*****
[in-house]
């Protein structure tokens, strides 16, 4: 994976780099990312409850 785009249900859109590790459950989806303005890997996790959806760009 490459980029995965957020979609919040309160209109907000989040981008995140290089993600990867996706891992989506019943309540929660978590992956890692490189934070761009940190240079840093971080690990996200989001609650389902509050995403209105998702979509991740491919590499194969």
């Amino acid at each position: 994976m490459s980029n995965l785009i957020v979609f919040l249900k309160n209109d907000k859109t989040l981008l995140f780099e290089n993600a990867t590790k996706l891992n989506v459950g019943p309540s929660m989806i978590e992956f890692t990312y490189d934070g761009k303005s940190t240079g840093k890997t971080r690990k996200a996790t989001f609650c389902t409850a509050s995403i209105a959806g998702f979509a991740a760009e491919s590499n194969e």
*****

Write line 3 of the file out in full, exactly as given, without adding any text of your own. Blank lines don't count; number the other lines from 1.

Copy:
């Amino acid at each position: 994976m490459s980029n995965l785009i957020v979609f919040l249900k309160n209109d907000k859109t989040l981008l995140f780099e290089n993600a990867t590790k996706l891992n989506v459950g019943p309540s929660m989806i978590e992956f890692t990312y490189d934070g761009k303005s940190t240079g840093k890997t971080r690990k996200a996790t989001f609650c389902t409850a509050s995403i209105a959806g998702f979509a991740a760009e491919s590499n194969e």